Not be confused with that other beloved bubbly, Prosecco, Cava is the name of a type of sparkling wine of Denominación de Origen (D.O) status from Spain and is actually much closer in structure to Champagne (though without the luxury price-tag). The word ‘cava’ refers to cellar, as in the early days of production cellars were used for preservation and ageing and though there are very well regarded vintage Cavas, it is much more of an early drinking wine in general.
About 95% of the grapes used to make Cava are grown in Penedès, not far from Barcelona and the traditional varieties used to make Cava are Macabeo (aka Viura), Parellada and Xarel-lo. More recently Chardonnay, Malvasia, Garnacha and even Pinot Noir, has found its way into blends, making for a more accessible style worldwide. The wines may be white or rosé in style and have an aromatic, lemony, almond and floral nature.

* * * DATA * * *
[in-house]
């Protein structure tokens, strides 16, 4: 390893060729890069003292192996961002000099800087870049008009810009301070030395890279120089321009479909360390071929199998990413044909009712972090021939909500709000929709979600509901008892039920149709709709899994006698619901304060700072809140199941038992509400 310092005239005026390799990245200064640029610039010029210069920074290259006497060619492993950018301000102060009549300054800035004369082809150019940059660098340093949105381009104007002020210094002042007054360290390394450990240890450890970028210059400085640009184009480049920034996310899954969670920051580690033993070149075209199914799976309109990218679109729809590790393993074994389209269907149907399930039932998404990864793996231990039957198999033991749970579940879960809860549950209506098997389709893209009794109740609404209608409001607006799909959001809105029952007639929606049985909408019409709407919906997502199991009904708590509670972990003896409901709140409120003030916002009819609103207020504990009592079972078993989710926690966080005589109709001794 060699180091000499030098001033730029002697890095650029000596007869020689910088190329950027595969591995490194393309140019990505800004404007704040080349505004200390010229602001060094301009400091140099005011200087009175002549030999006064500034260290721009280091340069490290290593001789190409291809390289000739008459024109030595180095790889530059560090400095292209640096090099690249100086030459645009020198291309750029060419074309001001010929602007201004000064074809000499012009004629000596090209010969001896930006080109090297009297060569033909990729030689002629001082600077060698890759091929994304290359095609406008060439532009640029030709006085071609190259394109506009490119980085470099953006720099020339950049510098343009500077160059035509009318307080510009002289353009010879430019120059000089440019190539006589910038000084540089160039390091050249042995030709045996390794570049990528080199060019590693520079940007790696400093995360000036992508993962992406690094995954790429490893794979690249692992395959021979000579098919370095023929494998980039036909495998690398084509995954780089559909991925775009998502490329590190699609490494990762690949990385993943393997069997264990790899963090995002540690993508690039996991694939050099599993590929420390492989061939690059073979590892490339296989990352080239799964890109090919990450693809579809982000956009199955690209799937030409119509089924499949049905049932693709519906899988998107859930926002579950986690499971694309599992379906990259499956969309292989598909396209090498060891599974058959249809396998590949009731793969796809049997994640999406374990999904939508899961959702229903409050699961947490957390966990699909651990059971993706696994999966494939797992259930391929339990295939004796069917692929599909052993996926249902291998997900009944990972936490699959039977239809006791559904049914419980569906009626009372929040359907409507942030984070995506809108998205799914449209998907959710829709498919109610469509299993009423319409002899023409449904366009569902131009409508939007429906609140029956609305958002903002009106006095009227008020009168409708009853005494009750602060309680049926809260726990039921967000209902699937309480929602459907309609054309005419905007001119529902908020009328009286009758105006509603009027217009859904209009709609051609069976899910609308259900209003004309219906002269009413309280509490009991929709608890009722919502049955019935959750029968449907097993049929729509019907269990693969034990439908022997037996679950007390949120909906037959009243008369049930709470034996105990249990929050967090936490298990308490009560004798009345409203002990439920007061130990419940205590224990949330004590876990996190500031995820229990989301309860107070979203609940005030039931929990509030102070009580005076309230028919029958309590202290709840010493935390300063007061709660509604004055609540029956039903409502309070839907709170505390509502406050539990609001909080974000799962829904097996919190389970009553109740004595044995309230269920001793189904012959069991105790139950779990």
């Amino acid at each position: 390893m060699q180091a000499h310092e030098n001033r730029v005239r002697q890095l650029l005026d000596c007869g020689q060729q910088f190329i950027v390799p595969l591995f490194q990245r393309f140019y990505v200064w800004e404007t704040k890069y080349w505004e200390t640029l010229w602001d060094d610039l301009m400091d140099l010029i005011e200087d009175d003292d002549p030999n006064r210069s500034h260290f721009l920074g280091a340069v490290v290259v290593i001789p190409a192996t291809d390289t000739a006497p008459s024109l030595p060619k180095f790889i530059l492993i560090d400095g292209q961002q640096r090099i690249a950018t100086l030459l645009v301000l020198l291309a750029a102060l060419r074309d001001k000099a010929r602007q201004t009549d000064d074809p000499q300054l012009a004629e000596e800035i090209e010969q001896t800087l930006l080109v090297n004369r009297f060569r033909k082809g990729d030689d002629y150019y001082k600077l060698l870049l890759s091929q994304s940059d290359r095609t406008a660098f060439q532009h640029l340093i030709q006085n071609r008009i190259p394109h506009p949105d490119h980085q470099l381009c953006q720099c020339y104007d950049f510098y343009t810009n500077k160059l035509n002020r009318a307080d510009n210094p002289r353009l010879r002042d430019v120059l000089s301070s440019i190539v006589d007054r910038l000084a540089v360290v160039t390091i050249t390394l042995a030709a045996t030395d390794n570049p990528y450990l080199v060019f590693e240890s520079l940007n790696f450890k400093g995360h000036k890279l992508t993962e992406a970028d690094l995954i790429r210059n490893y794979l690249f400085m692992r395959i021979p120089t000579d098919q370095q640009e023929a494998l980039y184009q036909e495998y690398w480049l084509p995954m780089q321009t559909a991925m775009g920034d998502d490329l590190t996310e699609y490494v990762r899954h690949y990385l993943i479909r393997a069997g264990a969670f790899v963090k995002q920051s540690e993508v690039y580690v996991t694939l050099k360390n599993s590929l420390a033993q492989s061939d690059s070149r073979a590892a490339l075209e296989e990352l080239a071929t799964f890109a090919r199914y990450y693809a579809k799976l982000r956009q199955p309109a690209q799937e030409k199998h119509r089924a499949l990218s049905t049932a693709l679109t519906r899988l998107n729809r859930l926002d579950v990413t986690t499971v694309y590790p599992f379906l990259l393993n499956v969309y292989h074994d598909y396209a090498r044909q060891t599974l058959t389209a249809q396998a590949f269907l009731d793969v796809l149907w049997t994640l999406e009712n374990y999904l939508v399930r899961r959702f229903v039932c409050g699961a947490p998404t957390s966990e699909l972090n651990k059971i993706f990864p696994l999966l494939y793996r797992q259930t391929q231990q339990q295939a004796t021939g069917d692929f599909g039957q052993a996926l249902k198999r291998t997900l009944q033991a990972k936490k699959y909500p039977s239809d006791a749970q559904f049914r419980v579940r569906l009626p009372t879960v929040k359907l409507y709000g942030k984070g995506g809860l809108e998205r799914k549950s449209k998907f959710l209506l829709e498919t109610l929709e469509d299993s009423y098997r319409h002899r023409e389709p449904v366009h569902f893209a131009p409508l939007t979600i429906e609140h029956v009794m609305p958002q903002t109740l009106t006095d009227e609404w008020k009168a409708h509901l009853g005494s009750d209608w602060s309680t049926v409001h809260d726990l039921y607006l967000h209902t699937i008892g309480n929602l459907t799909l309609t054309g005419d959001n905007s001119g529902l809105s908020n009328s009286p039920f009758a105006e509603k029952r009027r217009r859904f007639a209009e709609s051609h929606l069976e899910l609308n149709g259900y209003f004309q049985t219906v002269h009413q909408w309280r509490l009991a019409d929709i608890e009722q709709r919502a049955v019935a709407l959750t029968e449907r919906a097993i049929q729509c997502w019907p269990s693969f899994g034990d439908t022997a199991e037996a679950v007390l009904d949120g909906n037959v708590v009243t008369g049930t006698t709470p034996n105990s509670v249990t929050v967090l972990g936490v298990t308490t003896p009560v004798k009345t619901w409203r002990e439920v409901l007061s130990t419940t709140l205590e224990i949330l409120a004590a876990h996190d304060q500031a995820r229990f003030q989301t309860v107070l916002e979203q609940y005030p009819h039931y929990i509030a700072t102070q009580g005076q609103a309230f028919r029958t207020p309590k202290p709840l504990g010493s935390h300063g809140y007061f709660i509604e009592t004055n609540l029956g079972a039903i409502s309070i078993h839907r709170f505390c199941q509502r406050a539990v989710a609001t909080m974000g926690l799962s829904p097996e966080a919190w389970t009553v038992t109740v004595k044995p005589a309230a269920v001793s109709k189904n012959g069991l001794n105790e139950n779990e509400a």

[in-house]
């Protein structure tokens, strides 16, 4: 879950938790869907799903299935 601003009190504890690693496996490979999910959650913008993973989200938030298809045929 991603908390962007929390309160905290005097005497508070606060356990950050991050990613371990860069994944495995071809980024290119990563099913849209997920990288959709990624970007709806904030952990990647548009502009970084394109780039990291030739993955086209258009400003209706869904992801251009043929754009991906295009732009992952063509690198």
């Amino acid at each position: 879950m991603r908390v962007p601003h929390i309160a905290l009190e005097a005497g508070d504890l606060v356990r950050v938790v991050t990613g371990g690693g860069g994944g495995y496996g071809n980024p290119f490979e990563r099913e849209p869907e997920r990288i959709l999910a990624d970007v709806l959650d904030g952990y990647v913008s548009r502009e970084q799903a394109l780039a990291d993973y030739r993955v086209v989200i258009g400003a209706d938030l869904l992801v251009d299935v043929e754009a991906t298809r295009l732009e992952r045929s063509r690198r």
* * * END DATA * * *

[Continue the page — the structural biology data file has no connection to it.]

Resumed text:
Cava is made using the traditional method (metodo tradicional in Spain), where second fermentation takes place inside the bottle in which the wine will be sold. The base wine is bottled with a measured amount of sugar and yeast. The second fermentation will give just the right amount of fizz whilst raising the alcohol level an extra 1-1.5%. It also leaves a sediment of dead yeast cells which is the key to those complex, savoury flavours. They are removed before release to market by a method known as disgorgement.
Image: Castell d’Or Cava Brut Reserve Imperial; © Castell d’Or.